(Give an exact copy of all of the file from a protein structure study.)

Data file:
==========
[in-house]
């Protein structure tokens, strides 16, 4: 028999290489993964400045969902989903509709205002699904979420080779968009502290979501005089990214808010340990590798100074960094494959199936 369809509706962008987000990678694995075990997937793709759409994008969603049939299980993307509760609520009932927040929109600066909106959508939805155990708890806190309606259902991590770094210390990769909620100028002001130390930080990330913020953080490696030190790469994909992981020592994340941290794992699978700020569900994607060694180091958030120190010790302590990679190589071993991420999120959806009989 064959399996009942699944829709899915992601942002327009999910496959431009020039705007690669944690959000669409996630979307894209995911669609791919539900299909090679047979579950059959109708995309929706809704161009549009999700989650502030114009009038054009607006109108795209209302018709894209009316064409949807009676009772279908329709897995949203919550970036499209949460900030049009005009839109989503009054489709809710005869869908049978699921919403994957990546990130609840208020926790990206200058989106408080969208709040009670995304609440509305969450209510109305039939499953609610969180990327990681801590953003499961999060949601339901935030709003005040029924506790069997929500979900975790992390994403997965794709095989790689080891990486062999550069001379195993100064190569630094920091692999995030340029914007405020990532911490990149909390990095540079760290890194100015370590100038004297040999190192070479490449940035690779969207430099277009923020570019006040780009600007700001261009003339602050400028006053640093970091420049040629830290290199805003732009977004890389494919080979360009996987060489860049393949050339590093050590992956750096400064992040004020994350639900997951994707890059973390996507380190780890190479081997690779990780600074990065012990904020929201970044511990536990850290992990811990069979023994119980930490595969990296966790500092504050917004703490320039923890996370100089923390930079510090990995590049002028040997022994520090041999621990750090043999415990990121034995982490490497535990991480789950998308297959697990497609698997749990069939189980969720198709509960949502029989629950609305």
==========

[in-house]
């Protein structure tokens, strides 16, 4: 028999290489993964400045969902989903509709205002699904979420080779968009502290979501005089990214808010340990590798100074960094494959199936 369809509706962008987000990678694995075990997937793709759409994008969603049939299980993307509760609520009932927040929109600066909106959508939805155990708890806190309606259902991590770094210390990769909620100028002001130390930080990330913020953080490696030190790469994909992981020592994340941290794992699978700020569900994607060694180091958030120190010790302590990679190589071993991420999120959806009989 064959399996009942699944829709899915992601942002327009999910496959431009020039705007690669944690959000669409996630979307894209995911669609791919539900299909090679047979579950059959109708995309929706809704161009549009999700989650502030114009009038054009607006109108795209209302018709894209009316064409949807009676009772279908329709897995949203919550970036499209949460900030049009005009839109989503009054489709809710005869869908049978699921919403994957990546990130609840208020926790990206200058989106408080969208709040009670995304609440509305969450209510109305039939499953609610969180990327990681801590953003499961999060949601339901935030709003005040029924506790069997929500979900975790992390994403997965794709095989790689080891990486062999550069001379195993100064190569630094920091692999995030340029914007405020990532911490990149909390990095540079760290890194100015370590100038004297040999190192070479490449940035690779969207430099277009923020570019006040780009600007700001261009003339602050400028006053640093970091420049040629830290290199805003732009977004890389494919080979360009996987060489860049393949050339590093050590992956750096400064992040004020994350639900997951994707890059973390996507380190780890190479081997690779990780600074990065012990904020929201970044511990536990850290992990811990069979023994119980930490595969990296966790500092504050917004703490320039923890996370100089923390930079510090990995590049002028040997022994520090041999621990750090043999415990990121034995982490490497535990991480789950998308297959697990497609698997749990069939189980969720198709509960949502029989629950609305």